Happily Ever After: Fairy Tales, Children, and the Culture Industry

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Psychology Press, 1997 - Fiction - 171 pages
2 Reviews
In "Happily Ever After", Jack Zipes addresses his ongoing concern with the socialization of children, the impact of the fairy tale on children and adults, and the future development of the fairy tale as film. Moving from the 16th century to the present, between different cultures and societies, and from specific analyses and general syntheses, Zipes shows how the genre has come full circle. Illustrations.
 

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User Review  - empress8411 - LibraryThing

I used this book for my thesis project on Disney and Fairy Tales. It was an excellent resource and a useful tool. I would recommend this for a serious scholar of fairy tales. It's a little dry for just light reading. Read full review

Happily ever after: fairy tales, children, and the culture industry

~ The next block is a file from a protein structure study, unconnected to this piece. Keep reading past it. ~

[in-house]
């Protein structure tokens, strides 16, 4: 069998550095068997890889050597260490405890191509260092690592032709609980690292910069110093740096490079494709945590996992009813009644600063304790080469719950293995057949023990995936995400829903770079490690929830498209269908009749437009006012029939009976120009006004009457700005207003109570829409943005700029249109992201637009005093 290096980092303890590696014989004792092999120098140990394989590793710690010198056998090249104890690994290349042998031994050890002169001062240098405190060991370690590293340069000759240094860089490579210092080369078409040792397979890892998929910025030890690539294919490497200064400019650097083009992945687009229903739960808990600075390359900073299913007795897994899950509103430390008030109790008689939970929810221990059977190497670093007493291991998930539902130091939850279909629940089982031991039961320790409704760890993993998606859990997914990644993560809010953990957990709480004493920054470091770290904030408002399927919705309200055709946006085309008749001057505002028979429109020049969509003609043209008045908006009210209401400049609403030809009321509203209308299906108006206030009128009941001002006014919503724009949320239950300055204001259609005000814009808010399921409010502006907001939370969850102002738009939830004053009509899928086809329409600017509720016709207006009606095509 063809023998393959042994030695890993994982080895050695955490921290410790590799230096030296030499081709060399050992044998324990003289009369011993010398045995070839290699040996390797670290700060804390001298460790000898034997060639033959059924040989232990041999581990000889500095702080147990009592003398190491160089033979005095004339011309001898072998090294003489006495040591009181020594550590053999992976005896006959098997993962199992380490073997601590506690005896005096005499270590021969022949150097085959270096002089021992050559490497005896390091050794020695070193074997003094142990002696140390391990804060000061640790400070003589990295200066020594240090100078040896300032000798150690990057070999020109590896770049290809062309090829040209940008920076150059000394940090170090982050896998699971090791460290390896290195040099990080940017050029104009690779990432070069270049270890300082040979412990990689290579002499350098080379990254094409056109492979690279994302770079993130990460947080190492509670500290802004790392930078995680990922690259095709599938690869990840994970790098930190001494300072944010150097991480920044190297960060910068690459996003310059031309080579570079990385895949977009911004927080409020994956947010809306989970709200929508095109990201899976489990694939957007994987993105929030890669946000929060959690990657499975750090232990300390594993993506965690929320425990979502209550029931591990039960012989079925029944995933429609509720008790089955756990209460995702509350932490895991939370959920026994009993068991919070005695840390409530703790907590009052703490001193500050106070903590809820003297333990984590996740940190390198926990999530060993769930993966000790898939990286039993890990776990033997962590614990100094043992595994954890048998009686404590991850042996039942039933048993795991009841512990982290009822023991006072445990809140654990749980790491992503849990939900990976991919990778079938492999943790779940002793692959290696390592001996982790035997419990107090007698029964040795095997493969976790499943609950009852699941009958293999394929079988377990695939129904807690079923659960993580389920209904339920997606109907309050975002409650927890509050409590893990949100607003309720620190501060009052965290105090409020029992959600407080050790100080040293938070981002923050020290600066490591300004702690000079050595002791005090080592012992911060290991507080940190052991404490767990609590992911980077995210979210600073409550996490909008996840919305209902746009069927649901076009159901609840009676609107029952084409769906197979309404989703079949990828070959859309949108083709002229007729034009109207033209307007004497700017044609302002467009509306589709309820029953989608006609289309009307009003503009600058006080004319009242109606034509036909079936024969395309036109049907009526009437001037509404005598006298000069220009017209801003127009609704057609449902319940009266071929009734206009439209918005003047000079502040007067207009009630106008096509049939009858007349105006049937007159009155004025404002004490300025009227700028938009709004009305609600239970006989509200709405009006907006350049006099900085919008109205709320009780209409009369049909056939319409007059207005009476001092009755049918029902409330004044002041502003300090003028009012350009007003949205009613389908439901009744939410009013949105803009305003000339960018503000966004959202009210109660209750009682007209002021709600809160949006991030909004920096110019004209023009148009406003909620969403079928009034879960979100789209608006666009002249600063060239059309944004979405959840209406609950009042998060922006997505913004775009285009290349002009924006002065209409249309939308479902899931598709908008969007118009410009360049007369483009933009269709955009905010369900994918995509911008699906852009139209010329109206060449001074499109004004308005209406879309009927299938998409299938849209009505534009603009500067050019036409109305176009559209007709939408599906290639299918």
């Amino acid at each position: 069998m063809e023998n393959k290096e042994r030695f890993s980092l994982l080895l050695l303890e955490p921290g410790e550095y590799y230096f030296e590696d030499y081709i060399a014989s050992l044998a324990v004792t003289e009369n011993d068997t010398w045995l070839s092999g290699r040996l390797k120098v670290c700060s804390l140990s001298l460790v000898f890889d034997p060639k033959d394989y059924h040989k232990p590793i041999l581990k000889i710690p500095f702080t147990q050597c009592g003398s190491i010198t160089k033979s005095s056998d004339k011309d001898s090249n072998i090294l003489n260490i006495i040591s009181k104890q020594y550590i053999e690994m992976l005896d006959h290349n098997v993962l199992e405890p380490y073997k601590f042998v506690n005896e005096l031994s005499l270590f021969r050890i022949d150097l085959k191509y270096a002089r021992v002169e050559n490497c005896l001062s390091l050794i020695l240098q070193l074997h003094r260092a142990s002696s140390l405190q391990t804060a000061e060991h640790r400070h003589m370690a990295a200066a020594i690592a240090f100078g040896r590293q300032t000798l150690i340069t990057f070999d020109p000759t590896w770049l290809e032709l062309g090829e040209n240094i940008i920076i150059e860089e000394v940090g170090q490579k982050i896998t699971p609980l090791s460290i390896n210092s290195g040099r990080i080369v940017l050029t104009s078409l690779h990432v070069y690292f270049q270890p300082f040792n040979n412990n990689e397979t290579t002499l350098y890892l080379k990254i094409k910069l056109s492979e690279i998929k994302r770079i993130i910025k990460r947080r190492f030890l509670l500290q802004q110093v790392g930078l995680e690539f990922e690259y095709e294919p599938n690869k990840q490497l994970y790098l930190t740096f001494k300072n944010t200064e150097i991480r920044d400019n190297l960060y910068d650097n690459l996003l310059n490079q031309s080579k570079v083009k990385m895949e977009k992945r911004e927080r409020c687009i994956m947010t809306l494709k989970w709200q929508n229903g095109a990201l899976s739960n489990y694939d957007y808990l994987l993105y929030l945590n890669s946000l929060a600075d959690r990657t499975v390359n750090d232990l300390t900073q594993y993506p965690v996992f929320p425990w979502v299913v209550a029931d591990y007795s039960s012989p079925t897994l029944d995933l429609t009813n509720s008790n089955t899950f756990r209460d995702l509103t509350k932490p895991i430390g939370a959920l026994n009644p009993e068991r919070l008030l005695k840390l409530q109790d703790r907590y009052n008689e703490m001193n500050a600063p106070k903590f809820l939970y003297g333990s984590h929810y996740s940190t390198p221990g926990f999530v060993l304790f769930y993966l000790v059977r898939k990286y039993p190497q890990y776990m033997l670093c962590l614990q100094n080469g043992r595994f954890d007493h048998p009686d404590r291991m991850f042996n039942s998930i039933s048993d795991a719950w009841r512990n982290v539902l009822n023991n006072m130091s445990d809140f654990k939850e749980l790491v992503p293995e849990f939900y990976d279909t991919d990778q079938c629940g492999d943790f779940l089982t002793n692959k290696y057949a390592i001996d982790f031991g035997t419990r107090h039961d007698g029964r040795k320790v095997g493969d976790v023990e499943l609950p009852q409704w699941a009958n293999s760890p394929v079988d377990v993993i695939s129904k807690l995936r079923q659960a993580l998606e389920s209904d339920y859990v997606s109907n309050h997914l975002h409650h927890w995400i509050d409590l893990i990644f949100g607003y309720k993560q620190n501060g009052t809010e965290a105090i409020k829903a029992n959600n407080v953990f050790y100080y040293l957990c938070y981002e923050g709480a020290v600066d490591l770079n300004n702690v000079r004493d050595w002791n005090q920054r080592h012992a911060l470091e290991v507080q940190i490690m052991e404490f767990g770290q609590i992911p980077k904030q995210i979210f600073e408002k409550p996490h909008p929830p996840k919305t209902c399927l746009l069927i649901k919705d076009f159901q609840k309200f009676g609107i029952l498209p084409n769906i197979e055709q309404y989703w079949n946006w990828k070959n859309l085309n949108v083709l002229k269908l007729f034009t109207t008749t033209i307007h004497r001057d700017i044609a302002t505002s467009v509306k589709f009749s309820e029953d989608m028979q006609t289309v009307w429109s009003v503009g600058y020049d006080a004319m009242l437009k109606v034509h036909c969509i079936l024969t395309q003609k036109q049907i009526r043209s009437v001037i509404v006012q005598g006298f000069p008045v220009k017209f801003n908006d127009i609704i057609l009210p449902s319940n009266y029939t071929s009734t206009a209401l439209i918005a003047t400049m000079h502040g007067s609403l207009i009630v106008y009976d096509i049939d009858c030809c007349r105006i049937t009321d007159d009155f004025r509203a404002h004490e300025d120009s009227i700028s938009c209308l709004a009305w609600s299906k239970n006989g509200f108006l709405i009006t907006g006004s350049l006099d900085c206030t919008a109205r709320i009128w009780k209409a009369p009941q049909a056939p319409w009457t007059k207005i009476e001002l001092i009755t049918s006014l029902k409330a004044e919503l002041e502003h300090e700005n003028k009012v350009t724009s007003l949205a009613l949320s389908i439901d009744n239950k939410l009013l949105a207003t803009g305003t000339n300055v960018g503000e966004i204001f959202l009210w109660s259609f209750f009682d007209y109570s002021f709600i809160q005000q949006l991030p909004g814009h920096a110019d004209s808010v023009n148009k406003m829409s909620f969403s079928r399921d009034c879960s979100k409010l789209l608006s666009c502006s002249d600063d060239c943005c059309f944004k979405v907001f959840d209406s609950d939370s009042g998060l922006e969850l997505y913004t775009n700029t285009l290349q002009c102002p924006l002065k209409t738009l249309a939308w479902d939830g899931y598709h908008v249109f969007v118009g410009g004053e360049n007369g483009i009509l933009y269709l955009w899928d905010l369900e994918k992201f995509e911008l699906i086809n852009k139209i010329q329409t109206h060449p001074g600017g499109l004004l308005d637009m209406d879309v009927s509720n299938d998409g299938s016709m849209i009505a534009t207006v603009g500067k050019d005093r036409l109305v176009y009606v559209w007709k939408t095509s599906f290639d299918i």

User Review  - Not Available - Book Verdict

Zipes (German, Univ. of Minnesota), well known in storytelling and folklore circles for such works as Fairy Tales and the Art of Subversion (Routledge, 1985), confronts in this series of essays the ... Read full review

Contents

Of Cats and Men
15
The Rationalization of Abandonment and Abuse
39
Toward a Theory of the FaityTale Film
61
4 Once Upon a Time beyond Disney
89
Lion Kings and the Culture Industry
111
Revisiting Benjamins The Storyteller
129
Notes
143
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About the author (1997)

Jack Zipes is Professor of German at the University of Minnesota. He is the author of Fairy Tales and the Art of Subversion, Don't Bet on the Prince and Creative Storytelling, all published by Routledge.

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